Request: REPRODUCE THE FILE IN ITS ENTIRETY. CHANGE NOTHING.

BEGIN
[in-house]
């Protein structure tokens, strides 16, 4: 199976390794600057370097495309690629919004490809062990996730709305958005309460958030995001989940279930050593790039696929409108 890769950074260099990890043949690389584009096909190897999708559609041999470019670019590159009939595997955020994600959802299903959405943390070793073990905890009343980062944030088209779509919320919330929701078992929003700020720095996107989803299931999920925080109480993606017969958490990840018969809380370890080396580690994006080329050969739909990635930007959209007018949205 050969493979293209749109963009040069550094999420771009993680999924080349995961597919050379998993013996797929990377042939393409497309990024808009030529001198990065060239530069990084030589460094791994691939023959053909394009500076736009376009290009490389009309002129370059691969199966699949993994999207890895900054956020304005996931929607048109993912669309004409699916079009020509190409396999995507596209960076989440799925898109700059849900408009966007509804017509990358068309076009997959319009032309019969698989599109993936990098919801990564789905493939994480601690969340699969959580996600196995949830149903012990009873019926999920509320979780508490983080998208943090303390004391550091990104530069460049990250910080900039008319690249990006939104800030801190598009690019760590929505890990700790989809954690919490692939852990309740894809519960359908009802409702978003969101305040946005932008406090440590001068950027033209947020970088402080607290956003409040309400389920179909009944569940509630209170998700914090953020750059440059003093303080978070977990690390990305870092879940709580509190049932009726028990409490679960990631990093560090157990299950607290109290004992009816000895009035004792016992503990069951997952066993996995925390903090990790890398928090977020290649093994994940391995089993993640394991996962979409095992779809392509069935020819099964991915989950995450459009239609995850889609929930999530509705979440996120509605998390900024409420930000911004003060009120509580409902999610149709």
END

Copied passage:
[in-house]
């Protein structure tokens, strides 16, 4: 199976390794600057370097495309690629919004490809062990996730709305958005309460958030995001989940279930050593790039696929409108 890769950074260099990890043949690389584009096909190897999708559609041999470019670019590159009939595997955020994600959802299903959405943390070793073990905890009343980062944030088209779509919320919330929701078992929003700020720095996107989803299931999920925080109480993606017969958490990840018969809380370890080396580690994006080329050969739909990635930007959209007018949205 050969493979293209749109963009040069550094999420771009993680999924080349995961597919050379998993013996797929990377042939393409497309990024808009030529001198990065060239530069990084030589460094791994691939023959053909394009500076736009376009290009490389009309002129370059691969199966699949993994999207890895900054956020304005996931929607048109993912669309004409699916079009020509190409396999995507596209960076989440799925898109700059849900408009966007509804017509990358068309076009997959319009032309019969698989599109993936990098919801990564789905493939994480601690969340699969959580996600196995949830149903012990009873019926999920509320979780508490983080998208943090303390004391550091990104530069460049990250910080900039008319690249990006939104800030801190598009690019760590929505890990700790989809954690919490692939852990309740894809519960359908009802409702978003969101305040946005932008406090440590001068950027033209947020970088402080607290956003409040309400389920179909009944569940509630209170998700914090953020750059440059003093303080978070977990690390990305870092879940709580509190049932009726028990409490679960990631990093560090157990299950607290109290004992009816000895009035004792016992503990069951997952066993996995925390903090990790890398928090977020290649093994994940391995089993993640394991996962979409095992779809392509069935020819099964991915989950995450459009239609995850889609929930999530509705979440996120509605998390900024409420930000911004003060009120509580409902999610149709």